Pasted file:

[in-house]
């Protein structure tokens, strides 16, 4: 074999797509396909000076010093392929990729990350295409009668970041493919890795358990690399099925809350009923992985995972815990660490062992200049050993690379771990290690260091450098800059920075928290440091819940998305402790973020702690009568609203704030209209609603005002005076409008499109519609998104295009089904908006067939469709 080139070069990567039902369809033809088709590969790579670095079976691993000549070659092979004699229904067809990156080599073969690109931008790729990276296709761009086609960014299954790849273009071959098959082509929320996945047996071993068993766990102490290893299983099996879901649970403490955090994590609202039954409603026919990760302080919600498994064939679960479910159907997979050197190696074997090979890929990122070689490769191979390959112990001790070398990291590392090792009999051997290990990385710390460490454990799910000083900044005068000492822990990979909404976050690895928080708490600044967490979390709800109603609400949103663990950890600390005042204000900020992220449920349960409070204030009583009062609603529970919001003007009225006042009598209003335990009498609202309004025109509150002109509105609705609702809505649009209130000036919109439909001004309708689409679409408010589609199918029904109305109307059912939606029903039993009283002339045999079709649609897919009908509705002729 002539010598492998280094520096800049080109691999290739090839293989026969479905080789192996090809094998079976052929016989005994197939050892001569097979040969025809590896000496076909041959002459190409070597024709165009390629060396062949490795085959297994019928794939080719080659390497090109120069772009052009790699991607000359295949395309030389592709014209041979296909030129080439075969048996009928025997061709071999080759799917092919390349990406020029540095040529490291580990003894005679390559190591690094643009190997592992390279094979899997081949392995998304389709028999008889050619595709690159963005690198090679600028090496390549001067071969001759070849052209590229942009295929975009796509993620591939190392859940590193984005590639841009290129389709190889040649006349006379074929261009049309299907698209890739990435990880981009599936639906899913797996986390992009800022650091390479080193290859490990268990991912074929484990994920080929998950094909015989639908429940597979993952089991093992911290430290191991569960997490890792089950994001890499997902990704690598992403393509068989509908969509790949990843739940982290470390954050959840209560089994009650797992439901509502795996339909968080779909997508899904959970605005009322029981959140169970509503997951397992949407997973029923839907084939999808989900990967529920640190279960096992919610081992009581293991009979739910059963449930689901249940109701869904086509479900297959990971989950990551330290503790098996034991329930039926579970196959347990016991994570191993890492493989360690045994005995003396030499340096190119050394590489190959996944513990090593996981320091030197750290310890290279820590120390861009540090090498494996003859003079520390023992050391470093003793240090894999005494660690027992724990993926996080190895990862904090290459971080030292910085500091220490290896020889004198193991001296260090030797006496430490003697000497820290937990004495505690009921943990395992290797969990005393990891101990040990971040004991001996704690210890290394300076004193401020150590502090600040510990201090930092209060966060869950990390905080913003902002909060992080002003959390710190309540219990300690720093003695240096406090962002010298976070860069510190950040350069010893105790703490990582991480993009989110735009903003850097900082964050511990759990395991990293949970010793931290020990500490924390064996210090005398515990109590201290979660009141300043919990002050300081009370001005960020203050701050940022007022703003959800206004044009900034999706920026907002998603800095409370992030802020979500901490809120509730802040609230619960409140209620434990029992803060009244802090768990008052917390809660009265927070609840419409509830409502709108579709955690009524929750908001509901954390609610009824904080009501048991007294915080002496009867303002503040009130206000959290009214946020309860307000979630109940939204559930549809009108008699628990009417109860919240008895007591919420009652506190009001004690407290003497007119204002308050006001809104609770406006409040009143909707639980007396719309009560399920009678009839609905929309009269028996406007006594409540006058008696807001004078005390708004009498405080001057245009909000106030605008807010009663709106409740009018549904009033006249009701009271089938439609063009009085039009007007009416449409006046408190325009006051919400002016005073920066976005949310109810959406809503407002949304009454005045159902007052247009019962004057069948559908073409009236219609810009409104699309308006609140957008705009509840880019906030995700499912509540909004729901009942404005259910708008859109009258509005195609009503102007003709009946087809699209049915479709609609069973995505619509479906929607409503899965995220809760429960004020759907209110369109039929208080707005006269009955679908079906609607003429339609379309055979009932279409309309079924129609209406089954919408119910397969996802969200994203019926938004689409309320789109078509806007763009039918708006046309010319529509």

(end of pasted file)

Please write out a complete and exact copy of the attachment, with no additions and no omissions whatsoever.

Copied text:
[in-house]
């Protein structure tokens, strides 16, 4: 074999797509396909000076010093392929990729990350295409009668970041493919890795358990690399099925809350009923992985995972815990660490062992200049050993690379771990290690260091450098800059920075928290440091819940998305402790973020702690009568609203704030209209609603005002005076409008499109519609998104295009089904908006067939469709 080139070069990567039902369809033809088709590969790579670095079976691993000549070659092979004699229904067809990156080599073969690109931008790729990276296709761009086609960014299954790849273009071959098959082509929320996945047996071993068993766990102490290893299983099996879901649970403490955090994590609202039954409603026919990760302080919600498994064939679960479910159907997979050197190696074997090979890929990122070689490769191979390959112990001790070398990291590392090792009999051997290990990385710390460490454990799910000083900044005068000492822990990979909404976050690895928080708490600044967490979390709800109603609400949103663990950890600390005042204000900020992220449920349960409070204030009583009062609603529970919001003007009225006042009598209003335990009498609202309004025109509150002109509105609705609702809505649009209130000036919109439909001004309708689409679409408010589609199918029904109305109307059912939606029903039993009283002339045999079709649609897919009908509705002729 002539010598492998280094520096800049080109691999290739090839293989026969479905080789192996090809094998079976052929016989005994197939050892001569097979040969025809590896000496076909041959002459190409070597024709165009390629060396062949490795085959297994019928794939080719080659390497090109120069772009052009790699991607000359295949395309030389592709014209041979296909030129080439075969048996009928025997061709071999080759799917092919390349990406020029540095040529490291580990003894005679390559190591690094643009190997592992390279094979899997081949392995998304389709028999008889050619595709690159963005690198090679600028090496390549001067071969001759070849052209590229942009295929975009796509993620591939190392859940590193984005590639841009290129389709190889040649006349006379074929261009049309299907698209890739990435990880981009599936639906899913797996986390992009800022650091390479080193290859490990268990991912074929484990994920080929998950094909015989639908429940597979993952089991093992911290430290191991569960997490890792089950994001890499997902990704690598992403393509068989509908969509790949990843739940982290470390954050959840209560089994009650797992439901509502795996339909968080779909997508899904959970605005009322029981959140169970509503997951397992949407997973029923839907084939999808989900990967529920640190279960096992919610081992009581293991009979739910059963449930689901249940109701869904086509479900297959990971989950990551330290503790098996034991329930039926579970196959347990016991994570191993890492493989360690045994005995003396030499340096190119050394590489190959996944513990090593996981320091030197750290310890290279820590120390861009540090090498494996003859003079520390023992050391470093003793240090894999005494660690027992724990993926996080190895990862904090290459971080030292910085500091220490290896020889004198193991001296260090030797006496430490003697000497820290937990004495505690009921943990395992290797969990005393990891101990040990971040004991001996704690210890290394300076004193401020150590502090600040510990201090930092209060966060869950990390905080913003902002909060992080002003959390710190309540219990300690720093003695240096406090962002010298976070860069510190950040350069010893105790703490990582991480993009989110735009903003850097900082964050511990759990395991990293949970010793931290020990500490924390064996210090005398515990109590201290979660009141300043919990002050300081009370001005960020203050701050940022007022703003959800206004044009900034999706920026907002998603800095409370992030802020979500901490809120509730802040609230619960409140209620434990029992803060009244802090768990008052917390809660009265927070609840419409509830409502709108579709955690009524929750908001509901954390609610009824904080009501048991007294915080002496009867303002503040009130206000959290009214946020309860307000979630109940939204559930549809009108008699628990009417109860919240008895007591919420009652506190009001004690407290003497007119204002308050006001809104609770406006409040009143909707639980007396719309009560399920009678009839609905929309009269028996406007006594409540006058008696807001004078005390708004009498405080001057245009909000106030605008807010009663709106409740009018549904009033006249009701009271089938439609063009009085039009007007009416449409006046408190325009006051919400002016005073920066976005949310109810959406809503407002949304009454005045159902007052247009019962004057069948559908073409009236219609810009409104699309308006609140957008705009509840880019906030995700499912509540909004729901009942404005259910708008859109009258509005195609009503102007003709009946087809699209049915479709609609069973995505619509479906929607409503899965995220809760429960004020759907209110369109039929208080707005006269009955679908079906609607003429339609379309055979009932279409309309079924129609209406089954919408119910397969996802969200994203019926938004689409309320789109078509806007763009039918708006046309010319529509």